Sales people rarely fail due to a lack of skills, training, education or product knowledge. They almost always fail because their personality traits are a bad match for the requirements of the sales role. Would you agree or disagree?
Bear in mind that these sales hiring managers represent a very diverse cross section of backgrounds and experiences. They come from every size and type of business, from a highly varied range of industries as well as every level of experience in hiring and managing sales people. Nevertheless, their feedback is virtually unanimous.
I have yet to have a single hiring manager disagree with that statement!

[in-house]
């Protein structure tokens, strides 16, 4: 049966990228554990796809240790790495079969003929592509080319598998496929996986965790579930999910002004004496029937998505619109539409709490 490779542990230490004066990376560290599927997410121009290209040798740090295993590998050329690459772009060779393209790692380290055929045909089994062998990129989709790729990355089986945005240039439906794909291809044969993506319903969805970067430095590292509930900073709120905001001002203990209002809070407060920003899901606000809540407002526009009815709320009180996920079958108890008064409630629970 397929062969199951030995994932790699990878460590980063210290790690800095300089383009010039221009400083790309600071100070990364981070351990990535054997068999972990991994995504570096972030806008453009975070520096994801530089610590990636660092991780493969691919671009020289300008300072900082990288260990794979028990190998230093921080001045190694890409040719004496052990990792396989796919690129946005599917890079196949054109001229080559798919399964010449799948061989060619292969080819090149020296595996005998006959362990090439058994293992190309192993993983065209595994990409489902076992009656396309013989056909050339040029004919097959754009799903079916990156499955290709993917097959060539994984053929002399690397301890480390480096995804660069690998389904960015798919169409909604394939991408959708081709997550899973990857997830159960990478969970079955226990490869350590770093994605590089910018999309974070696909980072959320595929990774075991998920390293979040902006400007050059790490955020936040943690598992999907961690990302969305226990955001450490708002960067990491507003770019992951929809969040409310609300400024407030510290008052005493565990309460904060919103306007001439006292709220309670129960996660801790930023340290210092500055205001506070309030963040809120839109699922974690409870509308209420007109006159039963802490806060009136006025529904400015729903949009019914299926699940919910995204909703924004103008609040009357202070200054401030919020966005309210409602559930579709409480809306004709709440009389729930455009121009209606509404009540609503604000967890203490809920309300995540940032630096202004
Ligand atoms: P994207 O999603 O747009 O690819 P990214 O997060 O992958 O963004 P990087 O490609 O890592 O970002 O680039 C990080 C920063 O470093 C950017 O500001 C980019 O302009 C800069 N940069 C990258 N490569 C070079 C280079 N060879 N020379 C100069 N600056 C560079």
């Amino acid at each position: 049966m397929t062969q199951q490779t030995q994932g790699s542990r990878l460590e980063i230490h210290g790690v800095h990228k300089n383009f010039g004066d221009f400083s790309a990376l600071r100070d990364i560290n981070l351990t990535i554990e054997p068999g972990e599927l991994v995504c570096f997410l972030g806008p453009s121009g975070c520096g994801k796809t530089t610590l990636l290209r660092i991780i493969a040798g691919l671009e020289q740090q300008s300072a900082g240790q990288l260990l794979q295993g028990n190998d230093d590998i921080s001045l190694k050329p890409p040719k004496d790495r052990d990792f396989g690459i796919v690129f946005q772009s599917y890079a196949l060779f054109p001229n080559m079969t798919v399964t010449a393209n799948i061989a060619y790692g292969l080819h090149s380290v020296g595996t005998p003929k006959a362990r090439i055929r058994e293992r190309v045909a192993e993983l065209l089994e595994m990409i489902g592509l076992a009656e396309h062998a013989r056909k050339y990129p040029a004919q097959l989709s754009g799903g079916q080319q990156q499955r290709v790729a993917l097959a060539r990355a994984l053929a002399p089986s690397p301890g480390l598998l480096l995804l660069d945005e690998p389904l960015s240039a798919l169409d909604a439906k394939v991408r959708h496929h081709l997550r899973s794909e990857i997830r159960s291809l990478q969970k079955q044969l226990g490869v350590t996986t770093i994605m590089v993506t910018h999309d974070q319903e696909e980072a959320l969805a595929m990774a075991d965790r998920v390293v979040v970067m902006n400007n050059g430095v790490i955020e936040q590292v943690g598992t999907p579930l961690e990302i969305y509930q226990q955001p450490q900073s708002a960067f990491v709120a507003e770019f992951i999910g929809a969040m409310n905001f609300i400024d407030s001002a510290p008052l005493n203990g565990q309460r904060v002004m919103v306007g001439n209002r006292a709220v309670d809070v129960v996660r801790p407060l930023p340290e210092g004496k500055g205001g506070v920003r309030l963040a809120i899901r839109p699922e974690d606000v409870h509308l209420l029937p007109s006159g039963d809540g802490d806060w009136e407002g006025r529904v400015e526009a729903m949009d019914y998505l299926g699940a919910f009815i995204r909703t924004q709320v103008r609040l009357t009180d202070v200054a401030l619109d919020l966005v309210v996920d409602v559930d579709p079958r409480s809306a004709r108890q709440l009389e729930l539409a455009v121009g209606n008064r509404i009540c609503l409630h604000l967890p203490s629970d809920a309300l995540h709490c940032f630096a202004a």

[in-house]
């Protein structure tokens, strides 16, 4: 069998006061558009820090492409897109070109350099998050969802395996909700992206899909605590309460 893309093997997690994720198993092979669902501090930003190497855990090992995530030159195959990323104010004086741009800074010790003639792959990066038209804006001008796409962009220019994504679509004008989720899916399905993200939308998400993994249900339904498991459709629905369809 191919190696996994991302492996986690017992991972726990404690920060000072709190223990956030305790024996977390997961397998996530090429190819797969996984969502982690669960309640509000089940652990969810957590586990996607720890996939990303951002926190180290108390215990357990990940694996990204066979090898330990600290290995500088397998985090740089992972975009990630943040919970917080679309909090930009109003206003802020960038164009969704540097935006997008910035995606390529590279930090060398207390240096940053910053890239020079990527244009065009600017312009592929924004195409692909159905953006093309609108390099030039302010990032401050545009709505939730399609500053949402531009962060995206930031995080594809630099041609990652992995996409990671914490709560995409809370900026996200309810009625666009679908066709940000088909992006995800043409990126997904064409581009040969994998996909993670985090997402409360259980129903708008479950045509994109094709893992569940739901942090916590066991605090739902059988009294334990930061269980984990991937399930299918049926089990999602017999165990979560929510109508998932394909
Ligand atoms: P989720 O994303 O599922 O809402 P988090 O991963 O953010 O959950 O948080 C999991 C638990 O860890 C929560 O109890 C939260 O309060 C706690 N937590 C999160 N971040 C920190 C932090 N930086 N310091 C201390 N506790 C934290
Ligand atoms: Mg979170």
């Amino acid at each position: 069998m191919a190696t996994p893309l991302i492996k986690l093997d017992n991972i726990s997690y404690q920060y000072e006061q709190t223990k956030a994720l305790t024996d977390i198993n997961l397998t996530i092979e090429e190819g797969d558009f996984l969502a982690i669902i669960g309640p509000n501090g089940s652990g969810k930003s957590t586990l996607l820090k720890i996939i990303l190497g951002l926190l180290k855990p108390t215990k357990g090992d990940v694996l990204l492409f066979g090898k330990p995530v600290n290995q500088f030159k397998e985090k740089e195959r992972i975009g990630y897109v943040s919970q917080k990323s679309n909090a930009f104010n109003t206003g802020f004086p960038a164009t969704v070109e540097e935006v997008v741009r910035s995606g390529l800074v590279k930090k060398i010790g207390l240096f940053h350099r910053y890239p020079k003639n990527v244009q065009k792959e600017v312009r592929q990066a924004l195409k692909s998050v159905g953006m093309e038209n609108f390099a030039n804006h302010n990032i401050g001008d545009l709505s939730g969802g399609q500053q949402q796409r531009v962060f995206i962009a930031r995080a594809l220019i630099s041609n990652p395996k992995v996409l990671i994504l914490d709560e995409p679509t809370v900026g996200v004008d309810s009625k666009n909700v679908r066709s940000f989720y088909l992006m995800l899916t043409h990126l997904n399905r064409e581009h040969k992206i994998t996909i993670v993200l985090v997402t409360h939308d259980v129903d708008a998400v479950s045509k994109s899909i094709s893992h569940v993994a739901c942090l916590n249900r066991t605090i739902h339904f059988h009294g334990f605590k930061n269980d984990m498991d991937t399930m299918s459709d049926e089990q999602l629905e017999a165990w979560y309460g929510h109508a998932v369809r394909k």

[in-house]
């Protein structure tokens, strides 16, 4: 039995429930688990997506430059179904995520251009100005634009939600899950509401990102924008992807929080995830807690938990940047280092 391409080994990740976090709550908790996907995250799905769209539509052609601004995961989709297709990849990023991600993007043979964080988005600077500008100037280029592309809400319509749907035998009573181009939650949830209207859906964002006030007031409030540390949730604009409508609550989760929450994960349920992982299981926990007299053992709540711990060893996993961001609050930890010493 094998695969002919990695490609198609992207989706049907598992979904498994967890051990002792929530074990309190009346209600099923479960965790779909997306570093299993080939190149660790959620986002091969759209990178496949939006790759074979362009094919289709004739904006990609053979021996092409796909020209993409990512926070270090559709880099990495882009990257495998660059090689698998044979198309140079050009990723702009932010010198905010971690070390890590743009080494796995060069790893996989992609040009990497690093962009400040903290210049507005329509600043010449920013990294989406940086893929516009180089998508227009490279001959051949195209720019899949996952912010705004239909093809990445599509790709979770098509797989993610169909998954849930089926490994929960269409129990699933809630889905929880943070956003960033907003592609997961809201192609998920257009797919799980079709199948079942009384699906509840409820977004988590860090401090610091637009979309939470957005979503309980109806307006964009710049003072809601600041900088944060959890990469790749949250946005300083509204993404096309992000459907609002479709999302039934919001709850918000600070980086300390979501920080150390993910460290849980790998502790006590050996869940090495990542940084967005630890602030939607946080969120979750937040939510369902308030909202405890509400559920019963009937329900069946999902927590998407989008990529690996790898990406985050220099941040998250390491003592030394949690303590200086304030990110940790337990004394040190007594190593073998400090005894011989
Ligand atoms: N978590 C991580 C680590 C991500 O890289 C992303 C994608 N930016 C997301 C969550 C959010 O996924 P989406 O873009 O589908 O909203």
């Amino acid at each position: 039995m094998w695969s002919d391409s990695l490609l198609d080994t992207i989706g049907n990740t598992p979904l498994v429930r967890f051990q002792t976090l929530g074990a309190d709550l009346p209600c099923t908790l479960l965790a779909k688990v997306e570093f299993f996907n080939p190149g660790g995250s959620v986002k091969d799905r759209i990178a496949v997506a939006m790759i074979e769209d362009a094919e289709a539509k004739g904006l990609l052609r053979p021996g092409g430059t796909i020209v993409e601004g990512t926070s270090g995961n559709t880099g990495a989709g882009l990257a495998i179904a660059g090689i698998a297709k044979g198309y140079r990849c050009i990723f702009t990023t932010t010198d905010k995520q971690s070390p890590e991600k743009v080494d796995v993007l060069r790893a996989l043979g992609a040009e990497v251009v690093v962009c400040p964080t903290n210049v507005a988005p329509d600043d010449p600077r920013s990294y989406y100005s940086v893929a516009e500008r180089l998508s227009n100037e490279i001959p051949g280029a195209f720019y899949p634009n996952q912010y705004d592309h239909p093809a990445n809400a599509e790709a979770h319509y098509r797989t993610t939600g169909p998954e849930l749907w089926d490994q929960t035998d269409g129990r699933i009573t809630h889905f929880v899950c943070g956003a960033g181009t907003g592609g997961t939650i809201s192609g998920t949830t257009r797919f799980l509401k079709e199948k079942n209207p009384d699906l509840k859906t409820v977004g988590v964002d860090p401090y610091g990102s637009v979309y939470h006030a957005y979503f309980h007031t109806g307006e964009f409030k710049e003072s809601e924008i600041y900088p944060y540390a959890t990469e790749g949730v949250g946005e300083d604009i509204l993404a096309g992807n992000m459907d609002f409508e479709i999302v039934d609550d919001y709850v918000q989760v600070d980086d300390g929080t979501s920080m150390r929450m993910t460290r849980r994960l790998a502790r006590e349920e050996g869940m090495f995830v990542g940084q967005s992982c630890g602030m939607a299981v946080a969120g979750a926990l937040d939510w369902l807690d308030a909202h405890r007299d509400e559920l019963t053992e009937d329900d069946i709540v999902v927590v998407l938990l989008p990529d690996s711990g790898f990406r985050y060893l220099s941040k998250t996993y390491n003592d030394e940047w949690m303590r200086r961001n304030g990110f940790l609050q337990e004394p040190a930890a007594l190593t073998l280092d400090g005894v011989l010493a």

Studies of Top Performers
It is equally hard to ignore the results of the many studies we have performed over the last 34 years. I have never made a count, but I would guess we have studied the top performing sales hunters in more than 600 sales forces. Again, we’ve conducted these studies for an amazingly varied group of clients.
To conduct a study we typically have the top performing 15-20% complete our sales personality test. This is followed by an analysis of where they fall on our primary trait drive scales-Assertiveness, Sociability, Patience and Dependence. These trait drives and their many combinations tell us about their sales strengths, weaknesses and overall sales style, which includes work tendencies. This includes a specific rating on our Prospecting scale.